Women Engineers at SCU
Although 55 percent of college undergraduates are women, only about 20 percent of all engineering students in the United States are women.
With numbers like that, organizations such as the Society of Women Engineers (SWE) become all the more important, not just for providing opportunities for personal and professional enrichment for undergraduate students, but also for reaching out to local high school girls interested in the STEM fields (Science, Technology, Engineering, and Math).
The Society of Women Engineers (SWE) is a national not-for-profit educational and service organization founded in 1950. Today, SWE has over 17,000 members in close to 100 professional organizations and 300 student chapters across the United States as well as several international chapters.
The chapter at Santa Clara University is headed by senior Electrical Engineer, Kirsten Petersen, who leads SWE’s efforts in building a strong community of students in SCU’s School of Engineering. SCU SWE does this through a balance of social activities such as ice cream socials or scavenger hunts, professional development opportunities such as networking or attending the national and regional Society of Women Engineers conferences, and providing outreach and volunteer opportunities to its members in order to empower more women and girls to succeed and advance in the field of engineering.
SWE at SCU organizes and leads One Step Ahead through the Gains program, hosting tours and activities on and off campus with local high school girls interested in the STEM fields. According to Petersen, the club is also participating in GirlsGoTech and GetSet this year, leading activities that range from dropping eggs off all three levels of the Bannan Engineering Building to teaching girls soldering with small electronics projects.
Recently, GirlsGoTech members of SWE hosted a group of nearly 100 girls from local Girl Scout troops!
Student Experiences with SWE
SWE's mission is to "stimulate women to achieve full potential in careers as engineers and leaders, expand the image of the engineering profession as a positive force in improving the quality of life, and demonstrate the value of diversity" (swe.org).
Hearing stories from current leaders and members of SCU’s Society of Women Engineers about how they got into engineering is inspiring. They are so passionate and persistent in empowering other women and girls to become engineers.
“SWE helped to grow my excitement for engineering and it inspired me stick with it. It has been amazing to have the opportunity to meet and network with engineers from around the world involved in countless fields - sharing advice and stories of their experiences," says Petersen. "The leadership opportunities have helped me immensely in my academic and career aspirations as well.”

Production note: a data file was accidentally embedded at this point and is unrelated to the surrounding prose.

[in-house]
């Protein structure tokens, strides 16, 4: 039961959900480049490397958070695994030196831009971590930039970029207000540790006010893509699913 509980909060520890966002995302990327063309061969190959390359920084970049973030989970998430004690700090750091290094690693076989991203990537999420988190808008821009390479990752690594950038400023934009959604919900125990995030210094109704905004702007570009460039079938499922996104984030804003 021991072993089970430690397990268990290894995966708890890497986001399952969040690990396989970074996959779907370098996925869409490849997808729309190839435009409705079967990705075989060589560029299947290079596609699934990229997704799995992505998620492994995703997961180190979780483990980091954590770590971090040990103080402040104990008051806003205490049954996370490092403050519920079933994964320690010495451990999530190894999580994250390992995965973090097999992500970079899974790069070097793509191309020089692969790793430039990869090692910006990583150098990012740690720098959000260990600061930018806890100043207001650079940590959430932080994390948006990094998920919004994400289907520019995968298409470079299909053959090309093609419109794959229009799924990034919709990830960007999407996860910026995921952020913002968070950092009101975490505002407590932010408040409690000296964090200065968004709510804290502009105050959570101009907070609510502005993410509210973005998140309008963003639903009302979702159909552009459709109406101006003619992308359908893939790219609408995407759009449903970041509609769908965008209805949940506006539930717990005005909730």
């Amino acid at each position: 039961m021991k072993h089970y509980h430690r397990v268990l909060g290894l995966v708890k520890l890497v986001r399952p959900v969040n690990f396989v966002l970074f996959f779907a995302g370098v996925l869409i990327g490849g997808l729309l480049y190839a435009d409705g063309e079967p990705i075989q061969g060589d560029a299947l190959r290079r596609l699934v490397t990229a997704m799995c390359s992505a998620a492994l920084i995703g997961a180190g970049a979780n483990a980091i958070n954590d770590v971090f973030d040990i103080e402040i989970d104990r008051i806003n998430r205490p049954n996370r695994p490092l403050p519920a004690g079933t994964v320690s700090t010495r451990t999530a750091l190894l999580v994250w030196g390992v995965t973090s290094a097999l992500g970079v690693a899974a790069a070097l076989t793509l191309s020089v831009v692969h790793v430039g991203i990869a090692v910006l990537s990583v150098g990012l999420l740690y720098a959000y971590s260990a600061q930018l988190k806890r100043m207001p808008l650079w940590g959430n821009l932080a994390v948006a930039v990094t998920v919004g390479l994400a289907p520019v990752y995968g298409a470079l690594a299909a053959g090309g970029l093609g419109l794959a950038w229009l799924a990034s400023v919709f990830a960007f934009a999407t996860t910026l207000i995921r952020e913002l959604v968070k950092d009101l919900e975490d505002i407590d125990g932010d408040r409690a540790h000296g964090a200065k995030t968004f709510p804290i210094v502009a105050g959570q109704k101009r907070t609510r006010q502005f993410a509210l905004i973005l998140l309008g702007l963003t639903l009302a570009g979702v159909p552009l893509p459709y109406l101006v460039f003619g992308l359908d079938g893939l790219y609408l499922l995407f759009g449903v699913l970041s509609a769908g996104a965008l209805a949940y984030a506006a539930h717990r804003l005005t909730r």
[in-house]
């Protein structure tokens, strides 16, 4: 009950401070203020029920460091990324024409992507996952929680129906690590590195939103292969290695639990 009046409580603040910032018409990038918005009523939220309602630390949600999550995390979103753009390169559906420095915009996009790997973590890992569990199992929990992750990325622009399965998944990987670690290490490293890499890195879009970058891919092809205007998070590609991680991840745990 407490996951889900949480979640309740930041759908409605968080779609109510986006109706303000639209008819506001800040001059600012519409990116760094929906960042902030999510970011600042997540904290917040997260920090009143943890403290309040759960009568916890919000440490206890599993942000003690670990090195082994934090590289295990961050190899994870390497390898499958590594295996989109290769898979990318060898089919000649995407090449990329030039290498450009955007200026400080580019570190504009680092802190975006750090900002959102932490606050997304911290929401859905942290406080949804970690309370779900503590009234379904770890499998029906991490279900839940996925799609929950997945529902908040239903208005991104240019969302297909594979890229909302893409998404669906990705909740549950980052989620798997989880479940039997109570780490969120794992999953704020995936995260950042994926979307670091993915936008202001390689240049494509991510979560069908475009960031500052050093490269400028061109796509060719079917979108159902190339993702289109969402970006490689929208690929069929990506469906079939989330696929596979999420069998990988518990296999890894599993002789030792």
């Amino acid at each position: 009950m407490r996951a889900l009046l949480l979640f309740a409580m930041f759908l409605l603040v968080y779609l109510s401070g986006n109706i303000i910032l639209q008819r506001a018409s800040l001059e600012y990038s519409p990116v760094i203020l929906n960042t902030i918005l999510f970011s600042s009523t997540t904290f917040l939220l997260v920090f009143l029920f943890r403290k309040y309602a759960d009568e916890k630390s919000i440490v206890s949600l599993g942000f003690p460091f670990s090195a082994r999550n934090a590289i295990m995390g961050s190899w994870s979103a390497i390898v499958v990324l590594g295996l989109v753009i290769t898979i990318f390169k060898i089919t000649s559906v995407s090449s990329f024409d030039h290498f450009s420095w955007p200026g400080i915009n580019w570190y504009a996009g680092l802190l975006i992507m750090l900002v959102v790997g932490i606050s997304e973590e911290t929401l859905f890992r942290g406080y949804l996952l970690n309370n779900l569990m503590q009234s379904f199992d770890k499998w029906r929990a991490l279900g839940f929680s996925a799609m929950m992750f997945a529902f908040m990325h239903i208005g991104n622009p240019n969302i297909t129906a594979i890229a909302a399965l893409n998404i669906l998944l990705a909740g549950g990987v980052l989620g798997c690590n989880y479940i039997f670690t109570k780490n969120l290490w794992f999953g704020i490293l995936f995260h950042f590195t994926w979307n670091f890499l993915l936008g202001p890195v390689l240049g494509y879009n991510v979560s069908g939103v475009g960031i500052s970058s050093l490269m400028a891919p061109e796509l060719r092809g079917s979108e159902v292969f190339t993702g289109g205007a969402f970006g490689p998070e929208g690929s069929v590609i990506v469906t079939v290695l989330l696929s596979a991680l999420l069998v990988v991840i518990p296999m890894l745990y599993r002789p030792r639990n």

Kirsten Petersen is the only woman in the senior class of Electrical Engineers. “It becomes a normal feeling to be in classes with very few or no other girls," says Petersen. "It does not bother me, but sometimes I feel like it is my responsibility to represent all women in engineering by doing work that the female engineers who paved the way in opening the field to women would be proud of. It is interesting then to be in SWE, because this gender-divide is completely reversed!”
Marina Howard, a senior Civil Engineer, says that attending a Girl Scout Camp focused on Engineering in 6th grade and support and encouragement from her parents is what got her first thinking about becoming an engineer. “I feel like a lot of girls growing up may be geared towards different things because they are influenced by the media," says Howard. "It’s good to have more women in engineering. It helps to make you feel less alone. Having supportive parents and programs are important."
"When I am one of the only females in a class, that is a big motivator for me. I make sure I do as well as the boys in the class so that I can stay on their level or better,” says Michaela Nava, a senior Civil Engineer. Nava transferred from another university to SCU and talks about the greater number of women engineers at SCU than at her other university.
This definitely makes a difference for SCU's women engineers. Freshman Civil Engineer Martina Sbicca says, “There is a lot of support for women engineers at SCU. My first two engineering professors at this school were women. That has made a big impact on me so far.”
According to Petersen, Santa Clara University's School of Engineering has the highest percentage (30 percent) in the nation of tenured or tenure-track female faculty.
The School of Engineering and its faculty are extremely supportive of the Society of Women Engineers and its members, enabling the SCU section to send students to the national conference every year.
Want to learn more about Women Engineers at SCU?
Senior Computer Engineer Samantha Pham noticed there was a huge difference in the numbers of men to women in her classes and developed a short documentary titled Women Engineers’ Journey to Success, for her Documentary Making for Social Justice class with Dr. Jamie Walker last quarter.
The documentary explores the gender disparity in the field of engineering and focuses on the effort women are making to build a community together.
Santa Clara University began admitting females into its undergraduate program in 1961. Learn more about the history of women in engineering at SCU.
For more information on the Society of Women Engineers, contact Kirsten Petersen at email@example.com.
By Michelle Tang, '13 Sustainability Intern -- Student Initiatives.